Schools say they do not tolerate sexual harassment. A lawyer for education issues like Greg Smith can advise clients that if schools do tolerate it, they will be liable in court to the victim. His case of this Fairfield County high school shows it.

Most assaults by another student take place in middle school, but they can occur as early as kindergarten. Abuse means verbal, physical or visual harassment relating to gender, sexual violence, such as rape, sexual assault, sexual battery and sexual coercion.

To fulfill their responsibilities to students and staff, schools must clearly communicate their policies regarding sexual harassment. They must promptly investigate reported incidents. They must take steps to prevent incidents from recurring. And they must address harassment’s effects on the victim. As soon as they learn of harassment, officials must investigate. The Title IX Coordinator must offer the victim the chance to file a complaint. Officials must report to the victim the results of their investigation. If they found that pervasive harassment created a hostile environment, they must explain the steps they will take to end the hostility and prevent its happening again. They may have to teach the whole community — again — about how to prevent it.

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A lawyer for education issues knows that Title IX prohibits any public school, college or university from discriminating on the basis of sex. It protects students — male and female — from all forms of sex discrimination, including sexual harassment and gender discrimination. A school’s grievance procedures must include adequate, reliable, and impartial investigation of complaints, including the opportunity for both the complainant and alleged perpetrator to present witnesses and evidence.

This process must be fair and equitable. That means, for example, that the school must corroborate the complainant’s accusations. It means the school must show the touching was unwelcome. Most importantly, it means the school must prove harassment by a preponderance of the evidence.At the same time, if a school fails to investigate accusations, or deliberately remains indifferent to them, the victim has the right under Title IX to hold the school accountable.

If you think your child is the victim of sexual harassment the school ignored, call lawyer for education issues Greg Smith. As a Connecticut Title IX attorney he will listen for how the details of your son or daughter’s experience fits within the law. If he finds that you have legal options, he will advise you on the best course of action. If relevant, as a Title IX lawyer he can advise you on working with state and federal agencies that help parents take action regarding sexual harassment without actually going to court. Acting as your counsel, he can ensure that grievances reported to the school carry the weight of legal authority and that the school upholds its legal duty to stop harassment and support those who were harmed.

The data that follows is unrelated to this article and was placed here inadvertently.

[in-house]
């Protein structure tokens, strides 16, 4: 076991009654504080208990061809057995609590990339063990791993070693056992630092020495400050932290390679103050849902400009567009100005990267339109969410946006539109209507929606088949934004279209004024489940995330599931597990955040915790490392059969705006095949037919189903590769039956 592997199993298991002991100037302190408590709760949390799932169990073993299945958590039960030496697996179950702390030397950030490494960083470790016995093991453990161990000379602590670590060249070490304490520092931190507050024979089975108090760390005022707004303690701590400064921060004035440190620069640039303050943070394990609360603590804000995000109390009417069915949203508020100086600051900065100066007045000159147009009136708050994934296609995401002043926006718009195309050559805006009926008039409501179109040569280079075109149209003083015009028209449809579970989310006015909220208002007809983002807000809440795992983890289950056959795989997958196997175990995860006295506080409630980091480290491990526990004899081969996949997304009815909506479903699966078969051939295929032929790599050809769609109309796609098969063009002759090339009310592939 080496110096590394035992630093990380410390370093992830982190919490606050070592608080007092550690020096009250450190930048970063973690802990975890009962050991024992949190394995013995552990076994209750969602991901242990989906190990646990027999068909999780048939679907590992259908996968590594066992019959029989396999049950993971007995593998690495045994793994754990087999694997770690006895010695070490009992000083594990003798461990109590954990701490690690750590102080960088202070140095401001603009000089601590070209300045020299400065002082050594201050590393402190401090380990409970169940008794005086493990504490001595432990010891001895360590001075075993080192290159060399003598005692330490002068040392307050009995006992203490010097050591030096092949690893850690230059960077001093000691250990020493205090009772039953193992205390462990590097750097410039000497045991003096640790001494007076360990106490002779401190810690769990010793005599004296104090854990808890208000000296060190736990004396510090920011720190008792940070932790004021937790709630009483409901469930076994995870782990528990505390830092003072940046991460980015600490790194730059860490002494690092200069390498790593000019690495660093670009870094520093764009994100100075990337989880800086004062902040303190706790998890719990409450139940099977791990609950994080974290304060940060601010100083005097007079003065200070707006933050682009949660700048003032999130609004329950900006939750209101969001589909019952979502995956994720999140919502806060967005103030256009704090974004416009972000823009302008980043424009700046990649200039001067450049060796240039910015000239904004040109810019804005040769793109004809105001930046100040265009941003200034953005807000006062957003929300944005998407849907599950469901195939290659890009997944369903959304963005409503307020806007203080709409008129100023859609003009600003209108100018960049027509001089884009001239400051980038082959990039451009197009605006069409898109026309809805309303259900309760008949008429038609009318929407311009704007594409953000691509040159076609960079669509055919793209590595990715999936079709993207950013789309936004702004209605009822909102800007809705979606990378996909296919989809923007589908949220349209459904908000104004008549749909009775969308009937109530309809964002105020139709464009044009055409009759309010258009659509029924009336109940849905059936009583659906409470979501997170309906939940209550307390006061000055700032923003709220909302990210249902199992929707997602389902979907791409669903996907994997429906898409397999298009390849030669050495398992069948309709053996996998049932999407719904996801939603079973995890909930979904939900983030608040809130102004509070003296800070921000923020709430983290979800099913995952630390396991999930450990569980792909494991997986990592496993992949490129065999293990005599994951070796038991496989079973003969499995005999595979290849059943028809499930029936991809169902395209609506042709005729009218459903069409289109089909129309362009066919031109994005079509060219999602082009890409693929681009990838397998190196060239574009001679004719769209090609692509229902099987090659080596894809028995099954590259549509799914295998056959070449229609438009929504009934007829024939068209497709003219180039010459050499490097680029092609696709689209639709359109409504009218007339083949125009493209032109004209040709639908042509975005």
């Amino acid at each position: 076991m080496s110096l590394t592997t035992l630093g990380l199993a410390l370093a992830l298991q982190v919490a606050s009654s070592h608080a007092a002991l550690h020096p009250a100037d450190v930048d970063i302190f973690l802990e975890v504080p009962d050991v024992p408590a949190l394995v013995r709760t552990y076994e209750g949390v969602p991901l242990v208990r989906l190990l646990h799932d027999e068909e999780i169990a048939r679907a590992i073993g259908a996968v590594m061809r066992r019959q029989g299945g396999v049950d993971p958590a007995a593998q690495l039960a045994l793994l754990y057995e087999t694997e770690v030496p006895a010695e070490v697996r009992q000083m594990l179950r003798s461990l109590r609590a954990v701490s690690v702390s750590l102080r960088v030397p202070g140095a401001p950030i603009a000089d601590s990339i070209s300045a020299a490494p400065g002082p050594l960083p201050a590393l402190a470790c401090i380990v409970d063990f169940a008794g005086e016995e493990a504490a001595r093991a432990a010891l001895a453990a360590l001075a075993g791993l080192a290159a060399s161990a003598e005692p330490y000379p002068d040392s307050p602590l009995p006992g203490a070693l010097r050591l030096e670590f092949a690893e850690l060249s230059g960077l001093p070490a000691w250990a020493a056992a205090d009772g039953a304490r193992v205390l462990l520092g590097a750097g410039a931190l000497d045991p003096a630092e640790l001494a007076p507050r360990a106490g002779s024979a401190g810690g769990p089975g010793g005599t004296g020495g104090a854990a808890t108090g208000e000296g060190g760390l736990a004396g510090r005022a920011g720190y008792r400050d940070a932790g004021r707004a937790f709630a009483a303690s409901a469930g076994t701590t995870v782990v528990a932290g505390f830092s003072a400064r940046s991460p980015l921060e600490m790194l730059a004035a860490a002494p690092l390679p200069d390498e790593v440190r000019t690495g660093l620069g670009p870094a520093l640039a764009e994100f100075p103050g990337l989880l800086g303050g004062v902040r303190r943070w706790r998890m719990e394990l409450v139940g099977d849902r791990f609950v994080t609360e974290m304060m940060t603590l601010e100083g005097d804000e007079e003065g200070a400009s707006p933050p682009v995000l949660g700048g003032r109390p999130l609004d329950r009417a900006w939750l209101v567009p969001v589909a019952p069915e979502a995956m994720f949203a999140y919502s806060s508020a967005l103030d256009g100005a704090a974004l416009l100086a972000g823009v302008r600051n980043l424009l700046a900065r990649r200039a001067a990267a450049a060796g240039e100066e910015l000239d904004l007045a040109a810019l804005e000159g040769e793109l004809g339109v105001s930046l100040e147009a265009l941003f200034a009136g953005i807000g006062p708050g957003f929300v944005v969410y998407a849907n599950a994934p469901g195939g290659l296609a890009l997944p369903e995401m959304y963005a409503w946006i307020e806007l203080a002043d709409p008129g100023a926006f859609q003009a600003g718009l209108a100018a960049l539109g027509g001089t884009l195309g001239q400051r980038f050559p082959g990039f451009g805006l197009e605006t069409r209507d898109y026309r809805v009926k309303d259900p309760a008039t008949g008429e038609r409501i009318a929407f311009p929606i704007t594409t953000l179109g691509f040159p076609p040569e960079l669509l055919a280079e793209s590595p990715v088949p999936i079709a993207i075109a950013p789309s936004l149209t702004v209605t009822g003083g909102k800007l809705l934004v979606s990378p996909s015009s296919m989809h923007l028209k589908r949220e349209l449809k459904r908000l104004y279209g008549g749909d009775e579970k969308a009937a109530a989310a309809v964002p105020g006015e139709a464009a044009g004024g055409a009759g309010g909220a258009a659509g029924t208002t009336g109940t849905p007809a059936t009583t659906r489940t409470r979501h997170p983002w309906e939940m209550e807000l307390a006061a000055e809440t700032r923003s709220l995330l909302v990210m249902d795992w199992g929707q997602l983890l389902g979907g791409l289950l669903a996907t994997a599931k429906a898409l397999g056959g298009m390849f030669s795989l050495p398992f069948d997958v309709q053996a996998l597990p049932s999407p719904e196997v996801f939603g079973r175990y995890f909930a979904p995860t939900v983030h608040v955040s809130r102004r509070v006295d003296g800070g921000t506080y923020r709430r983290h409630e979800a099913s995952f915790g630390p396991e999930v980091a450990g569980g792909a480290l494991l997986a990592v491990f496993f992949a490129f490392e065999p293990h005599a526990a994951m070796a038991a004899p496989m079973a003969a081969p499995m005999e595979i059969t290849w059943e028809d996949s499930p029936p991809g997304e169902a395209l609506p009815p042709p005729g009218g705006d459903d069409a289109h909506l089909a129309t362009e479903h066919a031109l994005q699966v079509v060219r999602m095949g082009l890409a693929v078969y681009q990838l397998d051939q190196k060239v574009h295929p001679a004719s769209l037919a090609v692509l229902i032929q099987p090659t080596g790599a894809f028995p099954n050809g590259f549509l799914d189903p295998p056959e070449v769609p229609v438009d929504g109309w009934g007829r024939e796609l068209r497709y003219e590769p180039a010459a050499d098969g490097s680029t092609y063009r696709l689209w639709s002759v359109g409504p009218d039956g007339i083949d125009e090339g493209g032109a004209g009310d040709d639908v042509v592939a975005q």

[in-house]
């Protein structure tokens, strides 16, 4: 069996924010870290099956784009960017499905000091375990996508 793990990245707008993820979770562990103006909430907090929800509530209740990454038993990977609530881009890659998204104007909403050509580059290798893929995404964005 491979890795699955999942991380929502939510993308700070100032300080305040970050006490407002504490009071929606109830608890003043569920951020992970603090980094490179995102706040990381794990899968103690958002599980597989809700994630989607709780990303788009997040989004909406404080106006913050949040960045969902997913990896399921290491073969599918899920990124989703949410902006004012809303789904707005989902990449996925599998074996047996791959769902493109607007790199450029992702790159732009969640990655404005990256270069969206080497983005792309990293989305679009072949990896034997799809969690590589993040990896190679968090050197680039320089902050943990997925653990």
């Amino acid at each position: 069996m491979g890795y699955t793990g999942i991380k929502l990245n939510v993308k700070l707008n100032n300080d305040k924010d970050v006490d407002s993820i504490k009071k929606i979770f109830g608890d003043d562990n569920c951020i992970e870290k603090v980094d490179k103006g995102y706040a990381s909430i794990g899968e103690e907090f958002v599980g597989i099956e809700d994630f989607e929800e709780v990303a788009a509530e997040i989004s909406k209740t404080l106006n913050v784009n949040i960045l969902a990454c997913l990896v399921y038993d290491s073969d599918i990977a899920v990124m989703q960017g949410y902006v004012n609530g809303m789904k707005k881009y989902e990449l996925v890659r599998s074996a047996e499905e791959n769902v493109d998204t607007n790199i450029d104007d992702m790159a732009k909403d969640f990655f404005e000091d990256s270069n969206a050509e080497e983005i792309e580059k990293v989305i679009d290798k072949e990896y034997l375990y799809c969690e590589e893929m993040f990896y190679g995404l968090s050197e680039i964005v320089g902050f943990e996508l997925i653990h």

As of today schools in Connecticut will not violate Title IX if they tell transgender students to use the bathroom of the sex they were born with.

Title IX itself says nothing about the choice. Starting in 1972 it simply outlawed discrimination “on the basis of sex.” A regulation later added only that public schools must offer separate bathrooms, lockers and showers. No authority ever made clear who should use which ones.

President Obama tried to. In 2015 an official in his administration wrote that “on the basis of sex” meant schools must let each student choose, not by their biological sex but by the one with which they identified. A year later Obama’s departments of Education and Justice jointly and formally announced they held to the same interpretation of Title IX’s phrase. This swayed some people. In April 2016 a federal appeals court in Virginia ruled that a high school had to let a transgender student born a girl use the boys’ bathroom. It decided that “on the basis of sex” was ambiguous and could be interpreted however the President wished. Others disagreed. In August a different federal court, in Texas, took the opposite stance. It held that the phrase was not ambiguous. Obama could not tell schools to read it his way.

With a new President came a new position. In February 2017 the Trump administration made Justice and Education withdraw their earlier interpretation. They have not issued a new one. That leaves schools free to declare that “on the basis of sex” means biological sex. The United States Supreme Court took note of the change in interpretation. It had agreed to hear the Virginia case, but after the change it sent the case back to the lower court.

Since then a third court has formally decided the meaning of “on the basis of sex.” A federal appeals court in Chicago ruled that a transgender student in Wisconsin could sue for an order allowing them to use the boys’ bathroom. It stated that “sex” could mean the one with which they identified. The Wisconsin school district has appealed the case to the Supreme Court for a definitive ruling. Until that happens, schools are free to interpret the statute however they wish.

If you believe you have the right to choose, contact lawyer for education issues Greg Smith.